Festivals & Events

Tenganan has customs and festivals different from the Balinese norm.


The Bali Aga are reputed to be exceptionally conservative and resistant to change. Well, that's only partially true: TVs and other modern conveniences are hidden away in the traditional houses. But it is fair to say that the village has a much more traditional feel than most other villages in Bali. Cars and motorcycles are forbidden from entering. It should also be noted that this is a real village, not a creation for tourists.

The most striking feature of Tenganan is its postcard-like beauty, with the hills providing a photogenic backdrop to its setting. The compact 500m by 250m village is surrounded by a wall and consists basically of two rows of identical houses stretching up the gentle slope of a hill. As you enter the village (10,000Rp donation) through one of only three gates, you'll likely be greeted by a guide who will take you on a tour – and generally lead you back to his family compound to look at textiles and lontar (specially prepared palm leaves) strips. However, there's no pressure to buy anything.

A peculiar, old-fashioned version of the gamelan known as the gamelan selunding is still played here and girls dance an equally ancient dance known as the Rejang. There are other Bali Aga villages nearby, including Tenganan Dauh Tenkad, 1.5km west off the Tenganan road, with a charming old-fashioned ambience and several weaving workshops.


Candidasa and it's wide range of accommodation options is close by.


You can get refreshments and snacks in the village.

Drinking & Nightlife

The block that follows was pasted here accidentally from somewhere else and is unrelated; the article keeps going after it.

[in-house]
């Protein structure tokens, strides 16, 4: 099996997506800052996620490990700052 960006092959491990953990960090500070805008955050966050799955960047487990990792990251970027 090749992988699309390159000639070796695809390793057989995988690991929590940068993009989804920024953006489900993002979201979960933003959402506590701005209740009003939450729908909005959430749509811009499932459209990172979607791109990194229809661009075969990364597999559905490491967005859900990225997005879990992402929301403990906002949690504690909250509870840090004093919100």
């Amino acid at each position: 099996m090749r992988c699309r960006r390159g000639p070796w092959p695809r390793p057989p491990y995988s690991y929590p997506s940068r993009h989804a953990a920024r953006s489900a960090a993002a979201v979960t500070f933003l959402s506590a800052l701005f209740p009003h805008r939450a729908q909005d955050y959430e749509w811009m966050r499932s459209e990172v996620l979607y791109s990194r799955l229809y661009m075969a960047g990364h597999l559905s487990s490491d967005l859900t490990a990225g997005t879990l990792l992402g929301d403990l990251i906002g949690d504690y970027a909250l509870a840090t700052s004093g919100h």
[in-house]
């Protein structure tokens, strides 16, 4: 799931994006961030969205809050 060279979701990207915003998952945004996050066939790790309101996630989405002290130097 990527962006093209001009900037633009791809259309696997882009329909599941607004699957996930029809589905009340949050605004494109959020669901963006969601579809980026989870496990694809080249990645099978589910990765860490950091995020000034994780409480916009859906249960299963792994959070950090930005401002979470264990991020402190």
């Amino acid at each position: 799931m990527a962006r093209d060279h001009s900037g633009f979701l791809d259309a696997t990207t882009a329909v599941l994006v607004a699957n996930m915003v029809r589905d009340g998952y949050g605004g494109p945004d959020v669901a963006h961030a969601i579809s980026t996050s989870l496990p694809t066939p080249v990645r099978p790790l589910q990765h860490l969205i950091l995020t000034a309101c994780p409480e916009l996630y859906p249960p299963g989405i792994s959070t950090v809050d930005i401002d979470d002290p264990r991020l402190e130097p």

After dark the village is quiet. If staying in Candidasa, there's fun to be had.


A magical cloth known as kamben gringsing is woven here – a person wearing it is said to be protected against black magic. Traditionally this has been made using the 'double ikat' technique, in which both the warp and weft threads are 'resist dyed' before being woven. MBAs would be thrilled to study the integrated production of the cloth: every­thing, from growing the cotton to producing the dyes from local plants to the actual production, is accomplished here. It's very time-consuming and the exquisite pieces are costly (from 600,000Rp). You'll see cheaper cloth for sale but it usually comes from elsewhere in Bali or beyond.

Many baskets from across the region, made from ata palm, are on sale. Another local craft is traditional Balinese calligraphy, with the script inscribed onto lontar in the same way that the ancient lontar books were created. Most of these books are Balinese calendars or depictions of the Ramayana. They cost 150,000Rp to 300,000Rp, depending on quality.

Tenganan crafts are also sold in Ashitaba shops in Seminyak and Ubud.